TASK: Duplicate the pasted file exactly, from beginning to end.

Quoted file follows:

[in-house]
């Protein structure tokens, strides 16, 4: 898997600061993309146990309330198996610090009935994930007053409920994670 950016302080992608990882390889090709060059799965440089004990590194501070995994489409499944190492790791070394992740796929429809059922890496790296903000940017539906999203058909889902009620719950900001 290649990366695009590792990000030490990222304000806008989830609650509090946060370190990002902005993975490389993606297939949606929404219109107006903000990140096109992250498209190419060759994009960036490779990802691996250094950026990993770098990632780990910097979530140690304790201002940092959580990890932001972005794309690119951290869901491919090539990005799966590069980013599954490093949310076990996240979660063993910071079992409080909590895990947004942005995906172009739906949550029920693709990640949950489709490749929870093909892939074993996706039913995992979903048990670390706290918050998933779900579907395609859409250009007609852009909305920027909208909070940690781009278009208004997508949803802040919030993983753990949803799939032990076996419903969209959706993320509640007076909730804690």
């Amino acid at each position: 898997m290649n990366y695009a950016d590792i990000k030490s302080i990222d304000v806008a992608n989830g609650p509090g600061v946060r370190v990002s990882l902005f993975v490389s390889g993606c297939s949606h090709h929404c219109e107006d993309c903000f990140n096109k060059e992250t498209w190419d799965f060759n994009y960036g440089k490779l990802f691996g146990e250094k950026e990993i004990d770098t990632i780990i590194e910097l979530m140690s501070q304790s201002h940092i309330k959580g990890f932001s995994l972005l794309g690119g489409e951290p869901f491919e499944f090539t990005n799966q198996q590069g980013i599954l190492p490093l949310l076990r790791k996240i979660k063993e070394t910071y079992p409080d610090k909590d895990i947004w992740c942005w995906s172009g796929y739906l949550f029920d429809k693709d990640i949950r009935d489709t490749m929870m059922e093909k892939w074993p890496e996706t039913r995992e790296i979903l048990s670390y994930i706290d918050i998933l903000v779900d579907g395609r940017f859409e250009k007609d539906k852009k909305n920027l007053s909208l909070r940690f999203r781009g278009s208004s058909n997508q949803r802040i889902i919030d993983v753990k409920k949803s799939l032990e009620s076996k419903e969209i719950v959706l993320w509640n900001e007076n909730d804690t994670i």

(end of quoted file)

[in-house]
């Protein structure tokens, strides 16, 4: 898997600061993309146990309330198996610090009935994930007053409920994670 950016302080992608990882390889090709060059799965440089004990590194501070995994489409499944190492790791070394992740796929429809059922890496790296903000940017539906999203058909889902009620719950900001 290649990366695009590792990000030490990222304000806008989830609650509090946060370190990002902005993975490389993606297939949606929404219109107006903000990140096109992250498209190419060759994009960036490779990802691996250094950026990993770098990632780990910097979530140690304790201002940092959580990890932001972005794309690119951290869901491919090539990005799966590069980013599954490093949310076990996240979660063993910071079992409080909590895990947004942005995906172009739906949550029920693709990640949950489709490749929870093909892939074993996706039913995992979903048990670390706290918050998933779900579907395609859409250009007609852009909305920027909208909070940690781009278009208004997508949803802040919030993983753990949803799939032990076996419903969209959706993320509640007076909730804690």
């Amino acid at each position: 898997m290649n990366y695009a950016d590792i990000k030490s302080i990222d304000v806008a992608n989830g609650p509090g600061v946060r370190v990002s990882l902005f993975v490389s390889g993606c297939s949606h090709h929404c219109e107006d993309c903000f990140n096109k060059e992250t498209w190419d799965f060759n994009y960036g440089k490779l990802f691996g146990e250094k950026e990993i004990d770098t990632i780990i590194e910097l979530m140690s501070q304790s201002h940092i309330k959580g990890f932001s995994l972005l794309g690119g489409e951290p869901f491919e499944f090539t990005n799966q198996q590069g980013i599954l190492p490093l949310l076990r790791k996240i979660k063993e070394t910071y079992p409080d610090k909590d895990i947004w992740c942005w995906s172009g796929y739906l949550f029920d429809k693709d990640i949950r009935d489709t490749m929870m059922e093909k892939w074993p890496e996706t039913r995992e790296i979903l048990s670390y994930i706290d918050i998933l903000v779900d579907g395609r940017f859409e250009k007609d539906k852009k909305n920027l007053s909208l909070r940690f999203r781009g278009s208004s058909n997508q949803r802040i889902i919030d993983v753990k409920k949803s799939l032990e009620s076996k419903e969209i719950v959706l993320w509640n900001e007076n909730d804690t994670i």